European Parliament in ‘secret’ talks with North Korea

Members of the European Parliament take part in a voting session at the European Parliament in Strasbourg, France, March 14, 2018. (REUTERS)
Updated 14 March 2018
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European Parliament in ‘secret’ talks with North Korea

STRASBOURG: A European Parliament delegation said Wednesday it has been conducting secret talks with North Korea over the last three years to try to persuade Pyongyang to negotiate an end to its nuclear program.
The group led by British MEP Nirj Deva has met senior North Korean officials, including ministers, 14 times and plans another meeting in Brussels in the near future.
News of the below-the-radar diplomacy effort comes after the surprise announcement that US President Donald Trump plans a summit with North Korean leader Kim Jong Un, part of fast-paced developments following an Olympic detente.
Deva said he and his colleagues on the European Parliament Delegation for Relations with the Korean Peninsula had been “relentlessly advocating the case for dialogue without preconditions” to end the increasingly tense nuclear standoff with the North.
“I did much of the advocacy in secrecy with my colleagues. It is only now that I am revealing our efforts to a wider audience in the light of the proposed talks,” Deva said.
The group also met senior officials in the US, China, Japan and South Korea, Deva said, for dialogue aimed at achieving a “verifiable denuclearised Korean peninsula.”
“We met in secret with senior North Koreans on 14 occasions. We understood their concerns and they understand ours,” he told a press conference at the European Parliament in Strasbourg.
The MEPs held regular clandestine meetings with the North Koreans in Brussels, Deva said, listening to their concerns and trying to convince them of the risks of nuclear war.
“We told them in no uncertain terms that if they carry on with the missile program and the nuclear bomb program they will only lead to an inevitable conclusion which is unthinkable,” Deva said.
EU diplomacy is normally carried out by the bloc’s dedicated foreign affairs department, which has diplomatic missions all around the world.
Deva said his delegation had a role to play in developing “confidence building measures” to support the planned US-North Korea dialogue.
And Deva said that from his meetings he believed the tough sanctions the EU has in place against North Korea had been an important factor in driving Pyongyang to agree to talks.
“Part of the reason that this happened was the sanctions started to bite poor people — not the elite,” he said.
The sudden announcement of the summit between Kim and Trump and Pyongyang’s reported willingness to discuss ending its nuclear program have raised hopes of detente after months of tension.
As well as the Kim-Trump meeting, North and South Korea are also planning a summit next month.
Paul Ruebig, an Austrian MEP who is deputy chair of the committee and took part in the secret meetings, called for the UN to take part in the summits to give them a global scope.


Indian sailor rescued from yacht stranded off Australian coast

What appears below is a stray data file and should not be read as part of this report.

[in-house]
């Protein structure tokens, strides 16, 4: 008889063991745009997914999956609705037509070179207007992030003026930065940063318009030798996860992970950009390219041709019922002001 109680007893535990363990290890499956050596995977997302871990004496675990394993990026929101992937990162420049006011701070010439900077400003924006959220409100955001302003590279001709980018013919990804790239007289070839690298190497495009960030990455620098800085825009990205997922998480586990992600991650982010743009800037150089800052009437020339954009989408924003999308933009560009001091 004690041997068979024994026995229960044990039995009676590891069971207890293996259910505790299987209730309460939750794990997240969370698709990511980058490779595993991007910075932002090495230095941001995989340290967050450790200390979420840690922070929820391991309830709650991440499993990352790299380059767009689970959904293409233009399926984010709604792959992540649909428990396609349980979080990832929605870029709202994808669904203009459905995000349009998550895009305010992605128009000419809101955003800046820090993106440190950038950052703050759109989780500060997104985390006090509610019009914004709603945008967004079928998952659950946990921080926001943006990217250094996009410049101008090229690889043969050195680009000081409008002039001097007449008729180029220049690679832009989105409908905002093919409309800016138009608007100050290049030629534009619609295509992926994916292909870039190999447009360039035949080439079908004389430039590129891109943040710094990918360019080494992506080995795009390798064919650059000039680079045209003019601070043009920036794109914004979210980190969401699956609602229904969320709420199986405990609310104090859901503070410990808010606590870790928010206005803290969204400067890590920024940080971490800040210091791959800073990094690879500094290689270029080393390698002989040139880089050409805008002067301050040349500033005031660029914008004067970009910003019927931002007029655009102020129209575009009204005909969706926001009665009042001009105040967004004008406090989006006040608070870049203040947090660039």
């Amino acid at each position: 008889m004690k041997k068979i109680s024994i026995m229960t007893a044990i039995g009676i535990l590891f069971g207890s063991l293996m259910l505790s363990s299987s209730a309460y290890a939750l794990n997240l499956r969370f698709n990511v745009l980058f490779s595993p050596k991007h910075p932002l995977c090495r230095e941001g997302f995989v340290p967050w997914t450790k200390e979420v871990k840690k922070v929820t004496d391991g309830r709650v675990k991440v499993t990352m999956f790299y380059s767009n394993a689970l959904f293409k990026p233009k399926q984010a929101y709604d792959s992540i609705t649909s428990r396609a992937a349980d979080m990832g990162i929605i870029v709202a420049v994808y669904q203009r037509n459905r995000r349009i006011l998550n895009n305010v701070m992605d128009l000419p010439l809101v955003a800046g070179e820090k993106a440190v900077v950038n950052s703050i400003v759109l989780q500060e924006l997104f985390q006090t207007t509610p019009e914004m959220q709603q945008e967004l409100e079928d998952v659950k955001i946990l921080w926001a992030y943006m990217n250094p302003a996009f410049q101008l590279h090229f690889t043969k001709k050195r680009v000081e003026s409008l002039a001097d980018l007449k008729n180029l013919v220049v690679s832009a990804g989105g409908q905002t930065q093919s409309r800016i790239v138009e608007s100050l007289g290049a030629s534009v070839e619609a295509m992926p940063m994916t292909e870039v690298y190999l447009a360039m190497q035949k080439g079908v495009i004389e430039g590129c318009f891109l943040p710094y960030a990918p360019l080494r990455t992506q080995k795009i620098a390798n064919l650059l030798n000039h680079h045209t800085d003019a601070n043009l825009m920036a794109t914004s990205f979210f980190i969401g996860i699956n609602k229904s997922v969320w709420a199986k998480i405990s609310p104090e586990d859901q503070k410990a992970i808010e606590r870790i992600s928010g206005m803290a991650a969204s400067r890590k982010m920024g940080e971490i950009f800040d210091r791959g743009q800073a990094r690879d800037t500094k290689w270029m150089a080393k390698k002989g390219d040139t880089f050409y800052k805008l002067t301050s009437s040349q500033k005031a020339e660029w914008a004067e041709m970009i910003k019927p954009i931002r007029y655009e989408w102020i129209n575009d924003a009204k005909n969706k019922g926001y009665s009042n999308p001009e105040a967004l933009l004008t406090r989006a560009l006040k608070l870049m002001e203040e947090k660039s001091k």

Updated 6 min 59 sec ago
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Indian sailor rescued from yacht stranded off Australian coast

  • The sailor, Abhilash Tomy, called for emergency assistance on Saturday after the yacht was badly damaged in a storm
  • He became the first Indian to circumnavigate the globe in 2013
SYDNEY: An Indian sailor injured in a solo round-the-world race has been rescued, the Indian Navy said on Monday, after Australian authorities said a French ship was nearing his storm-damaged yacht off Australia’s west coast.
The sailor, Abhilash Tomy, called for emergency assistance on Saturday after the yacht was badly damaged in a storm about 3,500 kilometers west of Australia, leaving him with severe back injuries.
“Tomy rescued safely,” the Indian Navy said on Twitter, without giving further details.
Earlier, the Australian Maritime Safety Authority, which is coordinating the rescue, had said it expected a French fisheries patrol vessel to reach Tomy’s yacht as soon as 0700 GMT.
“All indications are the vessel is upright and floating high in the water but at any moment, a wave could push one of the damaged masts into the vessel and compromise its integrity,” Phil Gaden, a search and rescue official, told reporters in Canberra, the Australian capital.
The mast hanging precariously over the yacht stoked fears it could become dislodged and damage the watertight body of the boat, Gaden added.
Despite the nearness of the French ship, Gaden had cautioned that rescuers might not be able to evacuate Tomy because of the damage to his yacht, in which case an Australian naval boat, positioned further away, might have had to undertake the rescue.
Tomy, whose website says he became the first Indian to circumnavigate the globe in 2013, was a contestant in the grueling 48,000-kilometer Golden Globe Race.
The Indian-built yacht, ‘Thuriya’, left the seaside town of Les Sables-d’Olonne in western France on July 1 in the roundtrip race.
Participant crafts, similar to those used 50 years ago in the first such race, which features a solo circumnavigation of the globe, are barred from using modern technology, except for their communications gear.